Attorney Katie Watson's article on the Revised Uniform Fiduciary Access to Digital Assets Act was featured in this week's (August 14-18) Arkansas Business. The article explains what happens to digital assets in terms of estate planning and what actions you should take now to ensure your assets are in the right hands later.
Excerpt from "Digital Assets and Death"
Digital assets are pervasive in today’s society. Many people have gone paperless, uploading financial information, photos, passwords and other personal information to Google, iCloud, Dropbox and other similar digital storage websites. Even those who label themselves “technologically challenged” most likely have an email address and social media account. What happens to digital assets when an individual becomes incompetent or dies?
This spring, the Arkansas Legislature enacted the Revised Uniform Fiduciary Access to Digital Assets Act. The act sets the rules of engagement that fiduciaries — such as agents, guardians, personal representatives and trustees — and custodians of digital assets are to follow when a fiduciary seeks to access or view a user’s digital assets.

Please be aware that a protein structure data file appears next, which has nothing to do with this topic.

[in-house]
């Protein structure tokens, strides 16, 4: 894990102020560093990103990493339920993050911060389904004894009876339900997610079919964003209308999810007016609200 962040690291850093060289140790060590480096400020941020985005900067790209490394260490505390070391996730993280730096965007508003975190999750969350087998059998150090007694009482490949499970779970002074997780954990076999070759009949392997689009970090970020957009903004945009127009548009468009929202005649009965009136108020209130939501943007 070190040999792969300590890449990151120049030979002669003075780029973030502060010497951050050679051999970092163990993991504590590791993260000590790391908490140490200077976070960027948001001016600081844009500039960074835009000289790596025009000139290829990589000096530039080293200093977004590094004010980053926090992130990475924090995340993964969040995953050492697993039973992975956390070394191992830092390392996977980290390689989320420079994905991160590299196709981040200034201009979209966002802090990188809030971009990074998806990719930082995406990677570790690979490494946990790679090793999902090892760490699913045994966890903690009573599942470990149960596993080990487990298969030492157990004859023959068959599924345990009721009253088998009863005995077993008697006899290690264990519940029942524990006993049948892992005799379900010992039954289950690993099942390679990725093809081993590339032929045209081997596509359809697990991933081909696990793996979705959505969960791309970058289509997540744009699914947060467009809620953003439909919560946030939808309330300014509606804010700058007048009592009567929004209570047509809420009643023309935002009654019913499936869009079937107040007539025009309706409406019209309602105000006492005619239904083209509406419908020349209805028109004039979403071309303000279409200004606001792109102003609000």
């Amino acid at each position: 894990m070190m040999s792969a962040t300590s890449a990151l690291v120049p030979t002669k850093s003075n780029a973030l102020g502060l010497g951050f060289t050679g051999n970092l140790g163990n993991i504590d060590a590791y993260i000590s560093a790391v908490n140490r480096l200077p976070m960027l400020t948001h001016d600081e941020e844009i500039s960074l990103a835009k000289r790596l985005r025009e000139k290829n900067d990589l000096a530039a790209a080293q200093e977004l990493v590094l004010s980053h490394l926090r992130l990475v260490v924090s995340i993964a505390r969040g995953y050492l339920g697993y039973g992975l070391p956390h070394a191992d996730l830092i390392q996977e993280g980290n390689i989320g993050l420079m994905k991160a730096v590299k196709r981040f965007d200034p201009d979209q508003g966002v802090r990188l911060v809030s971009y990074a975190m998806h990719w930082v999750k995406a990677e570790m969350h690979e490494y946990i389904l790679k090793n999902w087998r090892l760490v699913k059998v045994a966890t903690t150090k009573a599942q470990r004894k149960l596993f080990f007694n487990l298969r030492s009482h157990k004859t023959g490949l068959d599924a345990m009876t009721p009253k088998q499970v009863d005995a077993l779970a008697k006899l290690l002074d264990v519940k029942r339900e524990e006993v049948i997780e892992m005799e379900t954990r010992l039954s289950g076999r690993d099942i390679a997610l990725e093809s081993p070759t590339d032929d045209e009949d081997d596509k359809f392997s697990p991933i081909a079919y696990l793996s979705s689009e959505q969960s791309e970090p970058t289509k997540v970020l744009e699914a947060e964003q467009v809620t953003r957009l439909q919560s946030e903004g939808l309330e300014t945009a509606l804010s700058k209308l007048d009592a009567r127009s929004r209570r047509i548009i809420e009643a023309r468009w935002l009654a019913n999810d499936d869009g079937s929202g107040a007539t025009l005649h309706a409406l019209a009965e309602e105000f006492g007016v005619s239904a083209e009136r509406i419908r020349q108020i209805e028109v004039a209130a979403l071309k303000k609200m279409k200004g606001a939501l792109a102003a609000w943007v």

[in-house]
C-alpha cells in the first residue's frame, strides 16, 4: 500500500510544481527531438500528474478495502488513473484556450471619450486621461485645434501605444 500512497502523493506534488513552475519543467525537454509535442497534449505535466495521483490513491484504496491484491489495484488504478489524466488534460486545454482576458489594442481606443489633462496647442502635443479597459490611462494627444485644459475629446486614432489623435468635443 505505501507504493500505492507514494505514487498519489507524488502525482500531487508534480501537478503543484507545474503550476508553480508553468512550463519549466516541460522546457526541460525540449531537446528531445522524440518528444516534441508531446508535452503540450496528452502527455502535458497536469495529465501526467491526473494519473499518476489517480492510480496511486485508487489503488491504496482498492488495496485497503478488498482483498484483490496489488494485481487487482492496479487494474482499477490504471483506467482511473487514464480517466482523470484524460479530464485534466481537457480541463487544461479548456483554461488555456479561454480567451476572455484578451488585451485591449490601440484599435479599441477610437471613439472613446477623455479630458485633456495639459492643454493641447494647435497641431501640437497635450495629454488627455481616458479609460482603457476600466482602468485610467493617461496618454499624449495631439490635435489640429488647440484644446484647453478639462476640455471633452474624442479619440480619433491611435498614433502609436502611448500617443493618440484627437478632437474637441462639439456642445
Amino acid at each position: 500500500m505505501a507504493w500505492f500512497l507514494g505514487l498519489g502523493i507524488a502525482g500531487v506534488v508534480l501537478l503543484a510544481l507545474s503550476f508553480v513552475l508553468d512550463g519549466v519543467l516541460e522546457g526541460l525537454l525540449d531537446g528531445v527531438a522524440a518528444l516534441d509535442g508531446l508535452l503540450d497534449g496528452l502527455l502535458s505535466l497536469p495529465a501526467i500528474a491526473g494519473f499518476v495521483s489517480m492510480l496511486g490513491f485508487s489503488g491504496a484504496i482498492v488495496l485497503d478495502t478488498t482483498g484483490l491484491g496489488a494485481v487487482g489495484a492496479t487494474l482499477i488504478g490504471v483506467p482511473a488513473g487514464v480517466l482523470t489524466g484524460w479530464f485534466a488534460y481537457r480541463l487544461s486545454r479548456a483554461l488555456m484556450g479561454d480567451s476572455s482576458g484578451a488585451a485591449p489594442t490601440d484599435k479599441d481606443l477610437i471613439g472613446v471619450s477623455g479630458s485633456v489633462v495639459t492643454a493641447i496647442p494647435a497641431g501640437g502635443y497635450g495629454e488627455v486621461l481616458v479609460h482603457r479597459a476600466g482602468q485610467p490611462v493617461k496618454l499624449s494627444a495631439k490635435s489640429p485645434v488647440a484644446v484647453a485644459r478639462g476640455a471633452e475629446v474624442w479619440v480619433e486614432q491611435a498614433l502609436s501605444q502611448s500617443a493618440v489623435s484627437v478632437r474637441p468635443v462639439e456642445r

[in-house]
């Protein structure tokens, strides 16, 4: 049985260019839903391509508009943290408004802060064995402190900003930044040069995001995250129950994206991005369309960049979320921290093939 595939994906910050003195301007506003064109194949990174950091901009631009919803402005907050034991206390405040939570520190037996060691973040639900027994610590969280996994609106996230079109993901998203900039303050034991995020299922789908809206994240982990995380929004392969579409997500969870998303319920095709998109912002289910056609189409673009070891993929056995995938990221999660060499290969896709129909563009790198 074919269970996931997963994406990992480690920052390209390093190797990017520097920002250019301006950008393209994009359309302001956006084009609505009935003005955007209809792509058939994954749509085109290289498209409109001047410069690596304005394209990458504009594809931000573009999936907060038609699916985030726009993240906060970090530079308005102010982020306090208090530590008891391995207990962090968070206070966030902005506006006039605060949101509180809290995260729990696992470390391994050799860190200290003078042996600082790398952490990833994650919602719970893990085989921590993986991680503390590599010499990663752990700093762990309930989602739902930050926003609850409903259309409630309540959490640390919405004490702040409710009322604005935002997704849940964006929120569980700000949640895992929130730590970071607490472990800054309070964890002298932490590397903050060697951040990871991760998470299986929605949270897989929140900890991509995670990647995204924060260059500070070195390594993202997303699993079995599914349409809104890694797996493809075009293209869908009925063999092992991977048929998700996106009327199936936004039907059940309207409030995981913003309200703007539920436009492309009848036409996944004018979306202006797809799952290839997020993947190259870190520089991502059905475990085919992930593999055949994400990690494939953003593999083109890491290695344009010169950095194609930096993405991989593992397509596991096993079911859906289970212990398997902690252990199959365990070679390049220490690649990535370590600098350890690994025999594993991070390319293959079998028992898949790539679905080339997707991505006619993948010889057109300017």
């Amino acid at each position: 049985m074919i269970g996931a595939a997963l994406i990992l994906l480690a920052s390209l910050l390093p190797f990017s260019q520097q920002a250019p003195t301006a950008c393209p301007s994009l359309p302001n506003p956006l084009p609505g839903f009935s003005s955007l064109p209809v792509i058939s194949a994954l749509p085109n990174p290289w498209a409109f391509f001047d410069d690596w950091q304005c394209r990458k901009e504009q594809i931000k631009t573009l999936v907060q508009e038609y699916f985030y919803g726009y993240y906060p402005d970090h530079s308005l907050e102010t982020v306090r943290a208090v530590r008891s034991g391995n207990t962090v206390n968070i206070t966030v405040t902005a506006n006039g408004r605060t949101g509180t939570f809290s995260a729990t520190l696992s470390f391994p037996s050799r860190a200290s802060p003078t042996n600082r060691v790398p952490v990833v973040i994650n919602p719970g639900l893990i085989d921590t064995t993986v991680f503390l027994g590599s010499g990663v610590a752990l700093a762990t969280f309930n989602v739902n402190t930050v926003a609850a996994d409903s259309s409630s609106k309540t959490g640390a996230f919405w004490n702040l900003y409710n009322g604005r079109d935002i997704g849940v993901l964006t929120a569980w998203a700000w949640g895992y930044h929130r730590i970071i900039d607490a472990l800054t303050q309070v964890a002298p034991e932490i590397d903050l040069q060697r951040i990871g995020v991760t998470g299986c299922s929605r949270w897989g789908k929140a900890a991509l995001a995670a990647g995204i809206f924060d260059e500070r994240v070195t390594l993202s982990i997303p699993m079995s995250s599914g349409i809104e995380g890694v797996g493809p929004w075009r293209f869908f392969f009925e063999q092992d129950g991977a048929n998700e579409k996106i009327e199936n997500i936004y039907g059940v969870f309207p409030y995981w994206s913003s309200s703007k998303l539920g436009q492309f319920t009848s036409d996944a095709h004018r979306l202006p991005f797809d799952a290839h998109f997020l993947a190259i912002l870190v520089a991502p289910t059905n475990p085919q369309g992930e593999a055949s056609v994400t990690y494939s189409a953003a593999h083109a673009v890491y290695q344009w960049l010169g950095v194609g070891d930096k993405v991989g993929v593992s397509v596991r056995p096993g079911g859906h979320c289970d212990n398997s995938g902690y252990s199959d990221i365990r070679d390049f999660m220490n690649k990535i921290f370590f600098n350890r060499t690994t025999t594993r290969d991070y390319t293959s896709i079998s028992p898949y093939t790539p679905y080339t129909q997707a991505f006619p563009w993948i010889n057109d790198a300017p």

In general, users are given the power to manage and dispose of digital assets as they would any other assets.
Katie is an associate in the Trust and Estate Planning Practice Group and holds a master’s degree in taxation from the University of Florida. Her areas of practice include estate planning, estate and trust administration, estate and gift taxation, tax planning for individuals, entity formation, probate matters and formation and planning for exempt organizations.
For more information or if you have further questions about trust and estate planning, please contact one of our Trust & Estate Planning Attorneys. Click here for more about this practice group and a list of attorneys.